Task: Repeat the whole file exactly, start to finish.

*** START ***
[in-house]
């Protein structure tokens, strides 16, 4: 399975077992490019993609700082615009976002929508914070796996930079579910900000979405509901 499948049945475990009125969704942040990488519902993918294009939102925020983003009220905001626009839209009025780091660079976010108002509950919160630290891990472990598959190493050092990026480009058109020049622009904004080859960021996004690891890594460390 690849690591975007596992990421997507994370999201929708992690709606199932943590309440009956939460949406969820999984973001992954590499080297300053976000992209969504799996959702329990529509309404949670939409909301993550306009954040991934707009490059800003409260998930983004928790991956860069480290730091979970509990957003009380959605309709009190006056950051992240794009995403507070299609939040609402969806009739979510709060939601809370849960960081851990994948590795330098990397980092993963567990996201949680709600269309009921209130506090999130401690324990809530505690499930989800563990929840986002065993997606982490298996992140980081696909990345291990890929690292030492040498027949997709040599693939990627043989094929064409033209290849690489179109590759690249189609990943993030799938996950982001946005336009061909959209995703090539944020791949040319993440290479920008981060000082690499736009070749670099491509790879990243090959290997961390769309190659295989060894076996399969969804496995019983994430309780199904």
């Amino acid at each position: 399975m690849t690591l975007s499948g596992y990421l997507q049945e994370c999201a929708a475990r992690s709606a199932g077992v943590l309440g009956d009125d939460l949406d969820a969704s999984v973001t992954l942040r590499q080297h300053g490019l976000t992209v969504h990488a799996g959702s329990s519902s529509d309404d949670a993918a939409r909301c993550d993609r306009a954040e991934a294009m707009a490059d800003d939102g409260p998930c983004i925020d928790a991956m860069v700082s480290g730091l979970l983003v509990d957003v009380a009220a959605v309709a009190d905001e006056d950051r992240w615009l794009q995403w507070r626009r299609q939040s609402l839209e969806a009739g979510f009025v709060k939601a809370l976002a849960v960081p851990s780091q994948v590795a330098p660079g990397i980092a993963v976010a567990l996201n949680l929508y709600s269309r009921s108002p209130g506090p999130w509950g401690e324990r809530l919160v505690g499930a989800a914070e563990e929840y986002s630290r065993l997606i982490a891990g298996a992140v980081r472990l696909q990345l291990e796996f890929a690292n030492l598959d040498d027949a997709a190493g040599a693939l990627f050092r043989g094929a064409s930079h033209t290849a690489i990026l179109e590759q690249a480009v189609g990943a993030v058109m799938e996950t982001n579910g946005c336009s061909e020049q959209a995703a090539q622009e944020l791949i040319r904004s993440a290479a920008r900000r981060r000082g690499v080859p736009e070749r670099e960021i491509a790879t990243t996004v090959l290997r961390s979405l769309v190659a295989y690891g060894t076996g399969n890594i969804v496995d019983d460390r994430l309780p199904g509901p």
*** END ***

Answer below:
[in-house]
């Protein structure tokens, strides 16, 4: 399975077992490019993609700082615009976002929508914070796996930079579910900000979405509901 499948049945475990009125969704942040990488519902993918294009939102925020983003009220905001626009839209009025780091660079976010108002509950919160630290891990472990598959190493050092990026480009058109020049622009904004080859960021996004690891890594460390 690849690591975007596992990421997507994370999201929708992690709606199932943590309440009956939460949406969820999984973001992954590499080297300053976000992209969504799996959702329990529509309404949670939409909301993550306009954040991934707009490059800003409260998930983004928790991956860069480290730091979970509990957003009380959605309709009190006056950051992240794009995403507070299609939040609402969806009739979510709060939601809370849960960081851990994948590795330098990397980092993963567990996201949680709600269309009921209130506090999130401690324990809530505690499930989800563990929840986002065993997606982490298996992140980081696909990345291990890929690292030492040498027949997709040599693939990627043989094929064409033209290849690489179109590759690249189609990943993030799938996950982001946005336009061909959209995703090539944020791949040319993440290479920008981060000082690499736009070749670099491509790879990243090959290997961390769309190659295989060894076996399969969804496995019983994430309780199904």
């Amino acid at each position: 399975m690849t690591l975007s499948g596992y990421l997507q049945e994370c999201a929708a475990r992690s709606a199932g077992v943590l309440g009956d009125d939460l949406d969820a969704s999984v973001t992954l942040r590499q080297h300053g490019l976000t992209v969504h990488a799996g959702s329990s519902s529509d309404d949670a993918a939409r909301c993550d993609r306009a954040e991934a294009m707009a490059d800003d939102g409260p998930c983004i925020d928790a991956m860069v700082s480290g730091l979970l983003v509990d957003v009380a009220a959605v309709a009190d905001e006056d950051r992240w615009l794009q995403w507070r626009r299609q939040s609402l839209e969806a009739g979510f009025v709060k939601a809370l976002a849960v960081p851990s780091q994948v590795a330098p660079g990397i980092a993963v976010a567990l996201n949680l929508y709600s269309r009921s108002p209130g506090p999130w509950g401690e324990r809530l919160v505690g499930a989800a914070e563990e929840y986002s630290r065993l997606i982490a891990g298996a992140v980081r472990l696909q990345l291990e796996f890929a690292n030492l598959d040498d027949a997709a190493g040599a693939l990627f050092r043989g094929a064409s930079h033209t290849a690489i990026l179109e590759q690249a480009v189609g990943a993030v058109m799938e996950t982001n579910g946005c336009s061909e020049q959209a995703a090539q622009e944020l791949i040319r904004s993440a290479a920008r900000r981060r000082g690499v080859p736009e070749r670099e960021i491509a790879t990243t996004v090959l290997r961390s979405l769309v190659a295989y690891g060894t076996g399969n890594i969804v496995d019983d460390r994430l309780p199904g509901p």